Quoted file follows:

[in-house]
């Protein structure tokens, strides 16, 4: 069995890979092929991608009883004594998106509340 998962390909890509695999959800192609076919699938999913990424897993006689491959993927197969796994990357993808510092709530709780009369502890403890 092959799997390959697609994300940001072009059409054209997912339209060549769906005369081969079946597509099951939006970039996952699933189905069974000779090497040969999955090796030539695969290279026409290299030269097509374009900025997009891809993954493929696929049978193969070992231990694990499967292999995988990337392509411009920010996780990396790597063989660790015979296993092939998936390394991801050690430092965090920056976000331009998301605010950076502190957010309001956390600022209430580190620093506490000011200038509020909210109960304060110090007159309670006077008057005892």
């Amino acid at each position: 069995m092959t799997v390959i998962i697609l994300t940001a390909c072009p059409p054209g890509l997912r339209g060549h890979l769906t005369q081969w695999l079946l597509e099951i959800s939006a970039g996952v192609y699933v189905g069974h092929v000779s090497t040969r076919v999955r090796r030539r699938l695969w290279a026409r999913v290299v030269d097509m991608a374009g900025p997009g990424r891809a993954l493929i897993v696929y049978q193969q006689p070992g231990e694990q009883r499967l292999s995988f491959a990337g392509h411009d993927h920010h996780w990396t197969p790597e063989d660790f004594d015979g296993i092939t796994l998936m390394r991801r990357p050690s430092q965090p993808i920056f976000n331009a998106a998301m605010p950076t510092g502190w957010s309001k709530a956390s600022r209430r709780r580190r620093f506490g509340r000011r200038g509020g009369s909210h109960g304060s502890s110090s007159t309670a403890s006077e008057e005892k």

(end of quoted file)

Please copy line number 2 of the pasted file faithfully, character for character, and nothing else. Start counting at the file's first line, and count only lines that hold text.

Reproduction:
């Protein structure tokens, strides 16, 4: 069995890979092929991608009883004594998106509340 998962390909890509695999959800192609076919699938999913990424897993006689491959993927197969796994990357993808510092709530709780009369502890403890 092959799997390959697609994300940001072009059409054209997912339209060549769906005369081969079946597509099951939006970039996952699933189905069974000779090497040969999955090796030539695969290279026409290299030269097509374009900025997009891809993954493929696929049978193969070992231990694990499967292999995988990337392509411009920010996780990396790597063989660790015979296993092939998936390394991801050690430092965090920056976000331009998301605010950076502190957010309001956390600022209430580190620093506490000011200038509020909210109960304060110090007159309670006077008057005892």